Do we need to worry about it?
Although scarlet fever is treatable with antibiotics, rates of rarer but more dangerous group A strep infections can also increase when scarlet fever rates are high. Though very rare, these can kill up to a fifth of those affected through devastating effects of sepsis.
How can we stop the spread?
We want to stop transmission of A Strep in outbreaks of scarlet fever. The main age group affected are nursery and reception age children aged 4-6 years.
To do this, we first need to understand whether- and how- Strep A spreads in nurseries.
Could better hand hygiene or different treatments reduce spread? Better control of Strep A may ultimately reduce risk of rare but more dangerous infections.
What is the study doing?
We are visiting homes & nurseries with scarlet fever cases, to take swabs from children being treated for scarlet fever, their household contacts, and healthy classmates.
We have launched an online survey of all households in the London area with notified cases of scarlet fever to collect information about treatment and burden of scarlet fever.
We are also conducting experiments to find out which antibiotics are best at preventing transmission and if there are differences between different Strep A strains.
What are the findings so far?
Previous estimates suggested less than 4% of healthy children carry Strep A in their throats. In the nurseries we studied, 40% of healthy classmates carried the same strain of group A strep in the 3 weeks after children in the same class had been diagnosed with scarlet fever. About a quarter of those healthy children who were carriers, and who seemingly had no symptoms themselves, had the same strain of Strep A in their throats for 2-3 weeks and were able to spread it into the air, which might explain how outbreaks continue.
333 (20%) of 1,703 households contacted took part in the online survey. All cases received appropriate treatment once scarlet fever was diagnosed. Prior contact with other children with both sore throat and scarlet fever was very common (58% and 67%). Although almost all children diagnosed with scarlet fever received the recommended antibiotic treatment, one-fifth of children were initially thought to have a virus, and so treatment was delayed, potentially leaving them infectious for a few days. From the swabbing study we know that children who are treated do clear the bacteria promptly.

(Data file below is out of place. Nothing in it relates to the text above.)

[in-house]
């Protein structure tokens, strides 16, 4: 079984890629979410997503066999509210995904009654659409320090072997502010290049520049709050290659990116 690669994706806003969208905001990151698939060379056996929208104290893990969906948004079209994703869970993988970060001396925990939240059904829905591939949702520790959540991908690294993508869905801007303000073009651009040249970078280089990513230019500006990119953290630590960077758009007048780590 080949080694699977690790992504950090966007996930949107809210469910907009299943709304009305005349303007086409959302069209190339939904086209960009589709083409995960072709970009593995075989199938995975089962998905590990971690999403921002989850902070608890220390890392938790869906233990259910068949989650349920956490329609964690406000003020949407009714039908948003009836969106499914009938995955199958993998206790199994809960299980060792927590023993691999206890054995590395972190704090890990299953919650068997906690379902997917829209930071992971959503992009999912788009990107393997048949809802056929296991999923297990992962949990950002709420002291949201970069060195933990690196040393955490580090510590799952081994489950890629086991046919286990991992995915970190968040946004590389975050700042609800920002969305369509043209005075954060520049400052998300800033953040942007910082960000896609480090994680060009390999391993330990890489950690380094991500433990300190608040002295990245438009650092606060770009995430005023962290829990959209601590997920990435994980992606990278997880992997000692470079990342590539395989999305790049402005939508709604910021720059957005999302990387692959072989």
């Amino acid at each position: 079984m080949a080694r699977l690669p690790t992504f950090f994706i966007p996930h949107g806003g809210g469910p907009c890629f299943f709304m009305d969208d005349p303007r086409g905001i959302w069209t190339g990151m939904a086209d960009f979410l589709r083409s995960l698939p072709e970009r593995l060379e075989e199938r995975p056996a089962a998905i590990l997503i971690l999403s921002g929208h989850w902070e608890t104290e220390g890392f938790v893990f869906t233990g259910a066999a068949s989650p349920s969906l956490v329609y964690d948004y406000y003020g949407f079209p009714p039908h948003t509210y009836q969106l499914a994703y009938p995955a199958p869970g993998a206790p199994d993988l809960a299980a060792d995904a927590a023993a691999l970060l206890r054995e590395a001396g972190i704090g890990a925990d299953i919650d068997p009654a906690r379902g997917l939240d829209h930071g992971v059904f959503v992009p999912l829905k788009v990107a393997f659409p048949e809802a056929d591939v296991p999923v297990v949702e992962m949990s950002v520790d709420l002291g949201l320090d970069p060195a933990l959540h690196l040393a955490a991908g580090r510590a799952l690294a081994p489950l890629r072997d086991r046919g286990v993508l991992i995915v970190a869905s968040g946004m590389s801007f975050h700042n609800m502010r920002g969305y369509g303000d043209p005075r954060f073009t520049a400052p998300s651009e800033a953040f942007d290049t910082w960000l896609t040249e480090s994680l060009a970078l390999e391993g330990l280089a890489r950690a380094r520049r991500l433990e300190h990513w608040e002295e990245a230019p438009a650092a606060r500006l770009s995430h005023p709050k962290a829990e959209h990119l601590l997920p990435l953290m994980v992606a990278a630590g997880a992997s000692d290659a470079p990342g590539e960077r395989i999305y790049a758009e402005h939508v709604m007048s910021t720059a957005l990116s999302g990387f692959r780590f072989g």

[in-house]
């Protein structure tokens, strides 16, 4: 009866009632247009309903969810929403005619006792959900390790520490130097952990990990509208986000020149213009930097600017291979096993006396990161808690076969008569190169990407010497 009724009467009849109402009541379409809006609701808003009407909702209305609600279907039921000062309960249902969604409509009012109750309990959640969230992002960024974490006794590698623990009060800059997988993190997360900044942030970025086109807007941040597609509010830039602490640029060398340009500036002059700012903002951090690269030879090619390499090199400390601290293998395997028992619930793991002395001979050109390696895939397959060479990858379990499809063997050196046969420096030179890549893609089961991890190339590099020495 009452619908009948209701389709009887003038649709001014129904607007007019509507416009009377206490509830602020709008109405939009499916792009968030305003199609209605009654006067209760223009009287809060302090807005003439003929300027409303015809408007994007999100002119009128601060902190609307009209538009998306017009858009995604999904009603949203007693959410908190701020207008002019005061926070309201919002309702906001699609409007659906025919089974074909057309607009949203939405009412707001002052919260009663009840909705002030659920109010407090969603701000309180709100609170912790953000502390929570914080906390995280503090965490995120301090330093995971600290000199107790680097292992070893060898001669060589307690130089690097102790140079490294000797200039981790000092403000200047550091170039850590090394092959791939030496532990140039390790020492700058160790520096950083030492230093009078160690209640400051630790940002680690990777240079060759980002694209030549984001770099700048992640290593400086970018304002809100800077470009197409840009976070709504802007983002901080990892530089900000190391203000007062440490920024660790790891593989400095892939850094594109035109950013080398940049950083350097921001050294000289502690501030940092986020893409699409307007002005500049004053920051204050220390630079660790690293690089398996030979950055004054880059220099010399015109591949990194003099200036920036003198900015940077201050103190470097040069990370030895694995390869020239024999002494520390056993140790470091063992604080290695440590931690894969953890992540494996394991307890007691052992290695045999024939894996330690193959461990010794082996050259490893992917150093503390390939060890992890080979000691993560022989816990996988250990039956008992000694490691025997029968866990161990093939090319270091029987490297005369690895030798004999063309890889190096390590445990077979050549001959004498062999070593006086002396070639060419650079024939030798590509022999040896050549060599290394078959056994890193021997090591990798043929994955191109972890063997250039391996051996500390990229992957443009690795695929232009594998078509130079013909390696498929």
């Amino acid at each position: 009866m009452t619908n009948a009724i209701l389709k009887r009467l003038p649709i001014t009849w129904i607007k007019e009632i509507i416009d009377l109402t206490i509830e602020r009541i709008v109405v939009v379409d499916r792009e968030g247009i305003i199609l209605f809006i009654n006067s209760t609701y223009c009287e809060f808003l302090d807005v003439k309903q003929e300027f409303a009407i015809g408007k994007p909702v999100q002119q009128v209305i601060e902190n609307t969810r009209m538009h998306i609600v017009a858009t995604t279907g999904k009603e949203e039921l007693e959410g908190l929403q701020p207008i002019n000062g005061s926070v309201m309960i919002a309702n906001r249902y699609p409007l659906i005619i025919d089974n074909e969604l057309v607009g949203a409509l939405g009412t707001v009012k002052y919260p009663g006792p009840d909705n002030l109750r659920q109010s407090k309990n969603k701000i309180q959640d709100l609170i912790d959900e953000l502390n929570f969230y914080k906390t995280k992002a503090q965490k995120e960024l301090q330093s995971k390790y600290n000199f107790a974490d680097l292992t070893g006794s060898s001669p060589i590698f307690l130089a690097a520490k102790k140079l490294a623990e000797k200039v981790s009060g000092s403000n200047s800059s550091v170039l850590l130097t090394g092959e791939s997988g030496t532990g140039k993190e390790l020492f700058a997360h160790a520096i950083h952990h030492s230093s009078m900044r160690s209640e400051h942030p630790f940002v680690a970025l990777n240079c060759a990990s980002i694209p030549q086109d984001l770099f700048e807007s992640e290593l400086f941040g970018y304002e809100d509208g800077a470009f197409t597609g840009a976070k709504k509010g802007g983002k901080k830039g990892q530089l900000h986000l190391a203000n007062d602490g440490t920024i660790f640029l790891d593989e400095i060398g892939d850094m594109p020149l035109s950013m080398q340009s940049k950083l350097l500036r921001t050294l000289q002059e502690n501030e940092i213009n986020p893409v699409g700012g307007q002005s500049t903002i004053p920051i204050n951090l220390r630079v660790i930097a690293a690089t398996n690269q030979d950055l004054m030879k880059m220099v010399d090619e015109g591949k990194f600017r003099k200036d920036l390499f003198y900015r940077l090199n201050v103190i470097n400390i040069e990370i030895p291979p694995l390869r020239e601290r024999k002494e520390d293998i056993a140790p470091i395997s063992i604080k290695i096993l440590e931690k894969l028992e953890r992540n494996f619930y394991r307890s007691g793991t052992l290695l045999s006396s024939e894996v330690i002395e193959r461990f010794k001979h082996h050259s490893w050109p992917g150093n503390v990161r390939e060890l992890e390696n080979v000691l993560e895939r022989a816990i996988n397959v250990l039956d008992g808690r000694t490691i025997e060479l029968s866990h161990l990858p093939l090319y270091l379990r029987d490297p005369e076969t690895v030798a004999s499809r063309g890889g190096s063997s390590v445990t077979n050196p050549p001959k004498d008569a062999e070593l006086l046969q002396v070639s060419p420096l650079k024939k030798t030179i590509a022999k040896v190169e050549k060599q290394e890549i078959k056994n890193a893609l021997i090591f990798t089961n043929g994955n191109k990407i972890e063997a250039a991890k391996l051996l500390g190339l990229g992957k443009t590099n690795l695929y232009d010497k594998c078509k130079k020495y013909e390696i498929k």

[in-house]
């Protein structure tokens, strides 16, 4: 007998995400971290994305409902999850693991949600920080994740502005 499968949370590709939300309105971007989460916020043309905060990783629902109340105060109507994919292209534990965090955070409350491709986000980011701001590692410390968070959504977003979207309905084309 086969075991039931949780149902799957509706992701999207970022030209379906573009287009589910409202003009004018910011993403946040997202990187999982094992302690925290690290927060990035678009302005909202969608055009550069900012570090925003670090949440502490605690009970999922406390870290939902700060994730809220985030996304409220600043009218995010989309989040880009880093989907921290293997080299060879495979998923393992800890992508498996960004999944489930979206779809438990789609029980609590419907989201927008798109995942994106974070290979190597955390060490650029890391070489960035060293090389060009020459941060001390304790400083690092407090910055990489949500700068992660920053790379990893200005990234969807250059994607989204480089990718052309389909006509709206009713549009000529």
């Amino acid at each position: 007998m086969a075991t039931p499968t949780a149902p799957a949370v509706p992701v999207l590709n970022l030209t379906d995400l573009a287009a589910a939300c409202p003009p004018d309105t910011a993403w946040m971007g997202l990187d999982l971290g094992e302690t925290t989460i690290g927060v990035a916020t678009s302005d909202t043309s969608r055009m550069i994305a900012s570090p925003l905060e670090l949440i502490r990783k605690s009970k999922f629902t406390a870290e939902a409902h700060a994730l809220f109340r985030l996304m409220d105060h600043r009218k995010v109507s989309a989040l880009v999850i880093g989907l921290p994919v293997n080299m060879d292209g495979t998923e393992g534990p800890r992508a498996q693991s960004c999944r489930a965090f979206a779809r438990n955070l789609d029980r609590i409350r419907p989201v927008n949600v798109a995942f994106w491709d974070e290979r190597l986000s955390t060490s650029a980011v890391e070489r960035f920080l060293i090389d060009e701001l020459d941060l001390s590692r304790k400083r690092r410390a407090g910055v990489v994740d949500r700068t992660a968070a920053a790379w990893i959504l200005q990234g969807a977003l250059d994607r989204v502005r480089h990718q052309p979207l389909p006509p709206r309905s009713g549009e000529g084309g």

What can be done?
We saw intense transmission of group A strep among healthy children, even if their classmates with scarlet fever were properly treated. This means that the infection had already spread by the time a child is diagnosed.
We know from the survey that most scarlet fever cases arose after contacts with either sore throat, which can also be caused by Strep A or scarlet fever (or both). So, detecting and treating sore throats due to Strep A in younger children may be just as important as detecting and treating scarlet fever. Making it easier for doctors to diagnose strep A throat in young children who are 'heavy shedders' with antibiotics too, as it is possible they may not be able to tell us they feel unwell and this may also reduce transmission.
We know that scarlet fever outbreaks are often terminated by school holidays. The COVID-19 pandemic has had a dramatic impact on rates of scarlet fever which have plummeted--as have rates of the more dangerous Strep A infections. However, closing schools and nurseries is not a long-term strategy for controlling Strep A!
This study has taught us how to work together with schools and nurseries caring for younger children in order to do really important research into transmission of acute infection. We now plan to adapt the study to check for other infections that people worry are transmitted in classrooms, including COVID-19.
The research is being done by Imperial College London together with Public Health England. Scarlet Fever Research is funded by the charity Action Medical Research for children. The investigators are Professor Shiranee Sriskandan (Imperial College London), Dr Rebecca Cordery (Public Health England) and Dr Theresa Lamagni (Public Health England).
For information about data related to our study, please read our Transparency Statement.